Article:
Sulfur dye


Sulfur dye

Sulfur dyes are the most commonly used dyes manufactured for cotton in terms of volume. They are cheap, generally have good wash-fastness and are easy to apply. The dyes are absorbed by cotton from a bath containing sodium sulfide or sodium hydrosulfite and are made insoluble within the fiber by oxidation. During this process these dyes form complex larger molecules which is the basis of their good wash-fastness.

These dyes have good all round fastness except to chlorine. Due to the highly polluting nature of the dye-bath effluent, slowly sulfur dyes are being phased out. Sulfur dyes are primarily used for dark colors such as blacks, browns, and dark blues. The deep indigo blues of denim blue jeans are a product of sulfur dyes.

Recent advances in dyeing technologies have allowed the substitution of toxic sulfide reducing agents. Glucose is now used and both low sulfide and zero sulfide products are available.

Future developments in the field of reducing dye levels by means of electro-chemical processes are promising. This work is just in the research stage but is expected to come to industry very soon. This may eradicate the problems of polluting sulfides.

Sulfur dyes are water insoluble. They have to be treated with a reducing agent and an alkali at temperature of around 80 degrees Celsius where the dye breaks into small particles which then becomes water soluble and hence can be absorbed by the fabric.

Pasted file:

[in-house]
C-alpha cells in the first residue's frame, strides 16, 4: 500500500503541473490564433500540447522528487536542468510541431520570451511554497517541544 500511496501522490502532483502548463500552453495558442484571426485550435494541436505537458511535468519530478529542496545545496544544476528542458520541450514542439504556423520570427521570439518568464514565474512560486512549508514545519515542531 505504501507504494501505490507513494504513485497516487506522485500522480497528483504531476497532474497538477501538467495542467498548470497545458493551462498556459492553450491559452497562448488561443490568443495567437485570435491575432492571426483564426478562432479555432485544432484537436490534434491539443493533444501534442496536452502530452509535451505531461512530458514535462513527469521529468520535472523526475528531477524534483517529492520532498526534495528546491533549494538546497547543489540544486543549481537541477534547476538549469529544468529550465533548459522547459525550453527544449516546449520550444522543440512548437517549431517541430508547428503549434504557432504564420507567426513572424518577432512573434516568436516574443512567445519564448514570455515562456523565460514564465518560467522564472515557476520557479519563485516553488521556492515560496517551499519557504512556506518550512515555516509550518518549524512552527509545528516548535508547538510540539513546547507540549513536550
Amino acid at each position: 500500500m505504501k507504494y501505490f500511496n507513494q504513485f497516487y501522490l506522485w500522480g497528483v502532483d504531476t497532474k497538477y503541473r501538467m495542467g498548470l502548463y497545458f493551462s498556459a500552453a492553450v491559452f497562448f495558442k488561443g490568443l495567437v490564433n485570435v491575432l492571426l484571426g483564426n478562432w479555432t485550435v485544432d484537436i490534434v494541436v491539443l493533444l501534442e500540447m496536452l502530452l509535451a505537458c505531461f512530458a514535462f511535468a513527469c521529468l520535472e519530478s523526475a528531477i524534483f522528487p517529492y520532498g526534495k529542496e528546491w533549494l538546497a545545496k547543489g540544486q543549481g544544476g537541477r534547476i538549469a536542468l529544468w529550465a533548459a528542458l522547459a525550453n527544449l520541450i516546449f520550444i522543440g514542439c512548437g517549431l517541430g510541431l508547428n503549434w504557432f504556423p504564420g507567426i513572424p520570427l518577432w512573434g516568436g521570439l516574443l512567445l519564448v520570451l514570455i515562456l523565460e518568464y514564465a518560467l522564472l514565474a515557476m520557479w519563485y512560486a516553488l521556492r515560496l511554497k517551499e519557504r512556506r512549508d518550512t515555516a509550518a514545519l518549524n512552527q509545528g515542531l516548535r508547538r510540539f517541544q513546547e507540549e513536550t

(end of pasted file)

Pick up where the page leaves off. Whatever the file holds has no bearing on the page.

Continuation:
Heating and adding a substance like common salt facilitates the absorption. After this the fabric is removed from the dye solution and then taken for oxidation. During the oxidation step the small particles of dye once more form the parent dye which is insoluble in water.

This oxidation can be done in air or by using oxidizing agents like hydrogen peroxideor sodium bromate in a mildly acidic solution. Now as the dye has become water insoluble in fiber so it will not bleed in water when washed and will not stain other clothes. However the dye may have poor fastness to rubbing, that is the dye from the fiber may comes out gradually if the fabric is rubbed against. Also the fastness to chlorite bleach is poor because chlorite breaks the color imparting group in the dye and hence the colored part becomes colorless.

Sulfur dyes are very inexpensive and very important to the dyeing industry. Out of all the sulfur dyes perhaps 50% of production is of the sulfur black color as black is the most popular fabric color.

Sulfur dyes do not have any pure red color in its shade range. A pink or lighter scarlet color is available.


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